Hong Kong Chief Executive Leung Chun-ying was accused Thursday of “murdering democracy,” and policies he planned to introduce, addressed in a speech the day before, were likened to Mao Zedong’s Cultural Revolution. Academics and lawmakers harshly criticized Leung’s policy address, which ended in a dramatic shouting match and lawmakers walking out.
“Are you trying to stir up a Cultural Revolution in Hong Kong? Are those criticisms your only reflection on the youth issue after the Umbrella Movement?” said Lee Cheuk-yan, chairman of the Labor Party, during the Legislative Council meeting on Thursday, according to the South China Morning Post. He was referring to the 2014 Hong Kong protests, loosely known as the Umbrella Movement, that tried to preserve its "One Country, Two Systems" governance, which grants Hong Kong some autonomy from Beijing. “Are you trying to suppress freedom of speech until ‘One Country, Two Systems’ is destroyed?” Lee said.
Leung was asked to explain his criticism of University of Hong Kong student publication Undergrad in his policy address, in which he said student leaders were “encouraging independence" and putting forward "fallacies concerning nationalism," according to Channel NewsAsia. Leung rejected that he was guilty of anti-intellectualism and preventing free speech. "I keep saying that freedom of speech is a core value, which we uphold. Anybody can speak freely and anyone can comment. That is in essence the freedom of speech," he said. He added that the kind of dialogue Undergrad provided would not help steer Hong Kong toward "universal suffrage," and that working closely with Beijing was the key to the answer, according to BBC Chinese.
Lee then called Leung “a murderer of universal suffrage” -- the Hong Kong term for the right to elections free from mainland China’s influence -- because he had put forth policies that deny that right.
In the 90-minute session, some lawmakers snubbed Leung in various ways. Labor Party member Cyd Ho Sau-lan sat with her back to the chief executive throughout the session, while four other lawmakers shouted and threw objects at Leung before being removed from the room, according to South China Morning Post.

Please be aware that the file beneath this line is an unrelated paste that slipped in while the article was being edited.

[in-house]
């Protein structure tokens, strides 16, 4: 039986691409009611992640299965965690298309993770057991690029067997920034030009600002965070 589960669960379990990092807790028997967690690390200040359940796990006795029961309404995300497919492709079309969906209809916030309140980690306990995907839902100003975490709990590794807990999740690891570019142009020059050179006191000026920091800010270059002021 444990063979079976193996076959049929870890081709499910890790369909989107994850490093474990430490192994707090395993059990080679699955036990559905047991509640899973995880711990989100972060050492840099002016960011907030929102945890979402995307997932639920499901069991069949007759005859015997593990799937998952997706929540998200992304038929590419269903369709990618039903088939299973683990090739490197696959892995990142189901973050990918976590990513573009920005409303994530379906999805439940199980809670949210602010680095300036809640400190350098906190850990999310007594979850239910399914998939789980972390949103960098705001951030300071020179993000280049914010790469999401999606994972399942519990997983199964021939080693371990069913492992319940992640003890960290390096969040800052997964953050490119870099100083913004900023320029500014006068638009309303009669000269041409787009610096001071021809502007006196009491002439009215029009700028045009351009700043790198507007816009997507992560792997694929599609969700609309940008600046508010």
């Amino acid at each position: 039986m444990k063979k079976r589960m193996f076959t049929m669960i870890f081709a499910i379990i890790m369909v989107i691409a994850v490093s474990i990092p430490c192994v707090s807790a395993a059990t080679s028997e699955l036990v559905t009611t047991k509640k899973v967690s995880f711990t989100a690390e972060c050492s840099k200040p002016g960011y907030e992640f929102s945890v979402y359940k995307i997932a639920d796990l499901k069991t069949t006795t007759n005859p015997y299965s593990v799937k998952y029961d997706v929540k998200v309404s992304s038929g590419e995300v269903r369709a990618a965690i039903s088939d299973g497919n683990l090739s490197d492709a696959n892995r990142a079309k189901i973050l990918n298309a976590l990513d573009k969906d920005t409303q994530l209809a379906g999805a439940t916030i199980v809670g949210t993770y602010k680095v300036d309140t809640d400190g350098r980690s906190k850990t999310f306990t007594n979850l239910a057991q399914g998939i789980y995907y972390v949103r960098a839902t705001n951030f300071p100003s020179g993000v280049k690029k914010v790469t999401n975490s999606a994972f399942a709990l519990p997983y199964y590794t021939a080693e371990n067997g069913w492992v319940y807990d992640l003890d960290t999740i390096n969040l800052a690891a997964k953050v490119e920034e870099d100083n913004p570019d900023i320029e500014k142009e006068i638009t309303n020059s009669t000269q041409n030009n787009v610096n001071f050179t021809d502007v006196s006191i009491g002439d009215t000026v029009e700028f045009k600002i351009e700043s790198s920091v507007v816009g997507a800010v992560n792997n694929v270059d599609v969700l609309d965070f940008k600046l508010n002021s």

Angry callers also phoned in to yell at the chief executive in a Q&A radio show, which Leung participated in to explain the policy address he gave the day before. He had proposed greater engagement with mainland China on education issues by helping Hong Kong students join mainland study programs at least once in primary school and once in secondary school. But listeners were not happy with Leung’s idea. “I also hope that my kids can go to Britain, not just to mainland China ... and not [have to compete for school places] with kids of mainland Chinese mothers,” said a Ms. Ho who phoned in. She questioned why the government is encouraging pupils to visit mainland China while Leung’s children graduated from British universities, according to the South China Morning Post.
The University of Hong Kong polled 640 residents Wednesday on Leung’s policy address, and 35 percent said they were not satisfied, 30 percent said they were, and 24 percent said they were undecided. "He didn't really address those key issues, especially for the young people – they're concerned about their employment, housing and future,” said Albert Chan Wai-yip, a legislator from the People Power party, according to Channel NewsAsia. “But the government only provides money to go visit China."